Raiders of the Lost ArkIt doesn’t get better than a young Harrison Ford.

Gosford ParkNot really sure why I’m so drawn to this movie, but I love it. 

A Few Good MenAaron Sorkin at his best. My favorite Tom Cruise movie.

Sleepless In Seattle I am not a huge fan of romantic comedies. I like them, but they rarely stick with me for long. However, Meg Ryan and Tom Hanks are so charming in this film and Nora Ephron's direction make this my top feel-good movie.

Runners up: Sliding Doors [Note from Toni: I love this little-known movie too!], Elizabeth, Love Actually, Star Wars, Pretty Woman, Field of Dreams, Broadcast News, The Bourne Identity, 48 Hours, Zodiac, Bend it Like Beckham, Apollo 13.

Toni’s Favorite movies:

Remains of the DayAlmost all of the Merchant-Ivory movies are favorites of mine, but this one is flawless. [Note from Mara: oh I love this one too!]

Sense and SensibilityBecause of what Mara said. (I wrote my list before I saw Mara’s so it’s nice to see we have several favorites in common. Some of our joint favorites surprised me, including the next one.)

The DepartedMy favorite Scorsese film. I agree with Mara that the acting is terrific.

Christopher Guest’s mockumenariesMy favorite is Best in Show, but I watch the others whenever they come around on cable. 

Gosford ParkThe predecessor to Downton Abbey. Need I say more? I guess I will because I see it’s on Mara’s list too. Julian Fellowes wrote the screenplay and then went on to create and write every episode of Downton Abbey. 

Gosford Park has it all. It’s a murder mystery; it's a comedy of British manners with a hilarious bungling detective thrown in; and director Robert Altman cast just about every famous British actor he could find. (Judi Dench must have had a prior commitment.) 

One more thing (I could go on and on about this movie). It's final line, spoken by Maggie Smith's "Lady's Maid" has become a kind of "checking in" mantra for me when I'm about to do or say something that I think is justified but may make matters worse for someone. I ask myself, "What purpose would it possibly serve?" Many thanks to Julian Fellowes for writing that line.

The Painted Veil—based on Somerset Maugham’s novel. There have been many movie versions of his books over the years. This one is special because of its setting and its acting. It was filmed in a lush but unforgiving remote area of China and stars Edward Norton, Naomi Watts, and Liev Schreiber. I’ve watched this movie many times. I find it mesmerizing.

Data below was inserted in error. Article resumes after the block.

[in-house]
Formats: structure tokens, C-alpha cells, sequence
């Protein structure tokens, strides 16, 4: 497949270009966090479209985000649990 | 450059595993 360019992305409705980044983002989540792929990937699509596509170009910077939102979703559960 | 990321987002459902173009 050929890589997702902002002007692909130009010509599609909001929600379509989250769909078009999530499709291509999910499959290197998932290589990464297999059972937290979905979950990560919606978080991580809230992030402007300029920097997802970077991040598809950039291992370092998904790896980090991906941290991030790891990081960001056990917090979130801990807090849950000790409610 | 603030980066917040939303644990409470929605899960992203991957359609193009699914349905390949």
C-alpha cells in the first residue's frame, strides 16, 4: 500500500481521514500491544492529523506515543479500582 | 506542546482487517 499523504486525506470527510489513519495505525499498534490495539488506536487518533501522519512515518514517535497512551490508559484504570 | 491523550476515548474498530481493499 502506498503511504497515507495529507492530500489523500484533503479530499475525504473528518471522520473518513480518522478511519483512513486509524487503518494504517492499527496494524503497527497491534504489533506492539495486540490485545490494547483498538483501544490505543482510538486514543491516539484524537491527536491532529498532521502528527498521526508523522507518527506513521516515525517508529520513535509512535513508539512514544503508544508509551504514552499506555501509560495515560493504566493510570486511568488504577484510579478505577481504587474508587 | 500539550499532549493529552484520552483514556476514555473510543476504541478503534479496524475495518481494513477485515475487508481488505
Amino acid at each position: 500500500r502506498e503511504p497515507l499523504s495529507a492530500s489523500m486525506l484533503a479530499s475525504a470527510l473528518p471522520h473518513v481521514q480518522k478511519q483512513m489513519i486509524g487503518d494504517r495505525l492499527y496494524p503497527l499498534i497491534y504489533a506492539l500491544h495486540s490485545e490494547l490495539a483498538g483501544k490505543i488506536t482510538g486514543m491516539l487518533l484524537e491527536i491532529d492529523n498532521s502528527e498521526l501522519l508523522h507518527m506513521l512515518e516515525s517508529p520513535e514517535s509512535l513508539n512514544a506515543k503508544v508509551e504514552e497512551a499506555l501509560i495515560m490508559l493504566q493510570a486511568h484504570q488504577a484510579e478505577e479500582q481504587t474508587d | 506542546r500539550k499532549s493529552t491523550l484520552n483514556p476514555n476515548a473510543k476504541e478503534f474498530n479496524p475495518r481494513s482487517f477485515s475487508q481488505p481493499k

Juno—I know this is a silly movie to have on my favorite's list, but J.K. Simmons and Allison Janney are hilarious as Juno's dad and stepmom, and what Juno writes on a scrap of paper and then tapes to Jennifer Garner’s front door gets me every time.

FargoOne reason: Frances McDormand.

Cast Away—I think this is an underrated film. Tom Hanks does a spectacular job of being centerscreen for the entire movie. Even more, it’s a moving personal story. The final scene still haunts me.

Radio DaysI love Woody Allen movies, even the bad ones (The Curse of the Jade Scorpion, Whatever, Hollywood Ending—to name just three). And I love many of them that the critics panned (Scoop, Cassandra’s Dream, To Rome with Love). I picked Radio Days as my favorite because it's rich in character development, and because Allen filmed it with a purposeful nostalgia that captivates me, and because one of the storylines is that of my immigrant parents.

French KissMy favorite romantic comedy. It stars Meg Ryan and Kevin Kline. In my opinion, Meg Ryan was the best comic actor in the movies for many years. I also loved her in When Harry Met Sally, Sleepless in Seattle, Prelude to a Kiss, and You’ve Got Mail. Unfortunately, French Kiss was largely overlooked. If you get the opportunity to see it, I hope you will.

This was fun, Mara. Thanks for the idea. I hope to pick up a few new movies to watch from the comments!